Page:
Mad Men is so well observed that I implicitly trusted its period details almost immediately… Except it did take me a while to accept how often the men would drink hard liquor in the middle of their work day. I understand that back then people often had some whiskey in their offices, and I know that the lunch martini used to be a thing, but being regularly hammered at work is such a foreign concept to me that it was a little hard to swallow how often Don Draper got sloshed before noon without anyone caring. However, now that I've seen Darby O'Gill and the Little People I definitely believe it a little more.
You see, Darby O'Gill is a movie from the late 50s about a caretaker on a farm in Ireland, and he loses his job because he never does any work - he's always down at the pub, telling tall tales about leprechauns instead. The landowner gives him two weeks for him and his unmarried daughter to move out, and in that two week period Darby actually manages to catch the king of the leprechauns. That means that he will be granted any three wishes he wants, and if he uses one of them on a pot of gold, why he won't have to move off the farm!
So what does Darby do with this unexpected boon? He shoves his royal prisoner into a burlap sack, takes him down to the pub and buys him shots of top shelf whiskey. It's bad when your habit is so severe you lose your job - but it's so much worse when you catch a magical creature and all you can think is "man, I should get hammered with this thing!" I can't say with any certainty what I would do if I caught a wish-granting beast, but I can definitively say that I wouldn't treat it like it was a prospective student pledging my frat.
You know how I know that the 1950s had to be full of hardcore boozers? This movie about a near homeless drunk passed as G-rated entertainment in 1959. Whichever Disney executive saw this script and thought "this promotes values kids need to know about!" and whatever censor person approved this movie for kids had to be pickled out of their minds 24/7.
Let's leave aside this film's troubling depiction of alcoholism for a second. Let's also ignore it's cringeworthy depiction of Darby's 20 year old unmarried daughter as a "hopeless spinster". Both of those aspects of the film have aged poorly, but they are also kind of forgiveable because they clearly come from an earlier time. Is there any part of the movie that holds up?
Actually, yes. The relationship between Darby and the leprechaun king references a lot of age old fables, and as such, feels timeless in a way that some of the film's other parts don't. The two of them wage a battle of wits drawn on familiar terms, where the leprechaun king is trying to force Darby to over-reach and Darby is trying to second guess the hidden costs of each wish; it's classic fairy tale stuff. The part of the movie where Darby gets trapped in the leprechaun kingdom is easily the best part of the movie, because much of the movie has a slapdash accidental quality to it, but that section is all about Darby trying to form a logical plan to get back home to his daughter. It might sound odd to say, but when the film leaves provincial Ireland behind to take us into a world of magic, the film stops feeling bizarre and starts to make sense.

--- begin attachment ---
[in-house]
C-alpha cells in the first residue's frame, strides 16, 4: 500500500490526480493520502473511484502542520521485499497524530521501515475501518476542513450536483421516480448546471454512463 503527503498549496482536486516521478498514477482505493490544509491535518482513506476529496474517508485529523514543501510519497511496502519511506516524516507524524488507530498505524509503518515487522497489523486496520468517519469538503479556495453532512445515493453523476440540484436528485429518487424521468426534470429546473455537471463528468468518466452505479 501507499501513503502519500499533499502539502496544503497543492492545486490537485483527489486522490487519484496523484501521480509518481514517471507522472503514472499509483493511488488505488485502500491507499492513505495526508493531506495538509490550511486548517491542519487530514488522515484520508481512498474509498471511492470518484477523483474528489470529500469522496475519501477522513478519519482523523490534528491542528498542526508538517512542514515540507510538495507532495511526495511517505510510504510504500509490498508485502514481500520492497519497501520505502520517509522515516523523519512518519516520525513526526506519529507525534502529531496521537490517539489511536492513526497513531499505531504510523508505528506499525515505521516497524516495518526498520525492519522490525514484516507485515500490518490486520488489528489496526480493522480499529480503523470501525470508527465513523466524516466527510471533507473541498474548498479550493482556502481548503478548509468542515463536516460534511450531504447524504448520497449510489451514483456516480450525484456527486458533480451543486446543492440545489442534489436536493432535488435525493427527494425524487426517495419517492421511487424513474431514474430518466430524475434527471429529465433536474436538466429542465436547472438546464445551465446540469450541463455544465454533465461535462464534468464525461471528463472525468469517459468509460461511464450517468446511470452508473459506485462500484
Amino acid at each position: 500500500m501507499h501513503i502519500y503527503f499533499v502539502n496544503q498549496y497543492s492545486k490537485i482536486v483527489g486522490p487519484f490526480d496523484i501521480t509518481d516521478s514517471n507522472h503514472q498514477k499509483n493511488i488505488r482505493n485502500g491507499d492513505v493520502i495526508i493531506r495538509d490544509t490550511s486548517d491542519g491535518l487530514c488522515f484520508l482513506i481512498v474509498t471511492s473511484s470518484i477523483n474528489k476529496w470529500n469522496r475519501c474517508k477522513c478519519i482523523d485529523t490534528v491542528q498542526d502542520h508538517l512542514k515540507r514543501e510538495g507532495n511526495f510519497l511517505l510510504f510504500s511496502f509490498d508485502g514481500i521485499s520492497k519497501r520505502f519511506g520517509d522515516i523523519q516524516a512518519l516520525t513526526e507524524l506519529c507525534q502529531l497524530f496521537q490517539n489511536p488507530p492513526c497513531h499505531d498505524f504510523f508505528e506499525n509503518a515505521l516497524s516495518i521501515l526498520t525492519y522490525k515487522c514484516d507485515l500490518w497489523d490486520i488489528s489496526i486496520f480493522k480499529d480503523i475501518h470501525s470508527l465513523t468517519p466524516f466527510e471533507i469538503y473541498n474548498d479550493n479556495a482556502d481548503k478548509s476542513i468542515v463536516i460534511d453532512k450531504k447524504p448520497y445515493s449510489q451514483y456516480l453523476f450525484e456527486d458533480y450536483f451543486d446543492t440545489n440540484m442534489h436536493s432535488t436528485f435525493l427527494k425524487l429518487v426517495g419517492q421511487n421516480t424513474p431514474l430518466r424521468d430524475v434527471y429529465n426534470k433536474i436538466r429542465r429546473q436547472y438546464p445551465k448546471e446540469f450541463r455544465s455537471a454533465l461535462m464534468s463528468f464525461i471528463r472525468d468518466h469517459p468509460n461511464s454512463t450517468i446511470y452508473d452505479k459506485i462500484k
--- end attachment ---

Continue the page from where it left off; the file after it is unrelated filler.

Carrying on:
I know that I said that I would put aside the alcoholism talk for awhile, but I kind of have to return to it, because there were two big red flags in that last paragraph. The first is that Darby has enough smarts to outwit a 5,000 year old trickster, but he doesn’t have enough smarts to realize that “if I capture a leprechaun I’ll be able to pay the rent” isn’t a strong long-term business strategy? The second is that when Darby returns from his time in the leprechaun kingdom his daughter is nonplussed about his absence, telling a young (and sausage eyebrowed) Sean Connery that her dad probably spent the night sleeping in a field. You have to be pretty far gone if your closest relative is resigned to your habitual use of your potato field as a bed.
Before I watched Darby O’Gill and the Little People I fully expected it to be more wholesome than the more recent Leprechaun movies, which are, after all, horror movies. In actuality, I was far less disturbed by the Leprechaun smoking weed in Leprechaun In the Hood than I was by Darby slamming down shots with the leprechaun king, because the Leprechaun knows he’s being a bad boy while Darby O’Gill is oblivious to his terrible decision making; it thinks his sweet temperament is enough to cover for his half-assed behavior, but in today's addiction-aware world, that seems delusional. Still, I suppose it could be worse: a film about an Irish Don Draper matching wits with a supernatural trickster might not be ideal children's entertainment. but at least this film isn't about an an Irish Walter White trying to take over the leprechaun king's turf by any means necessary.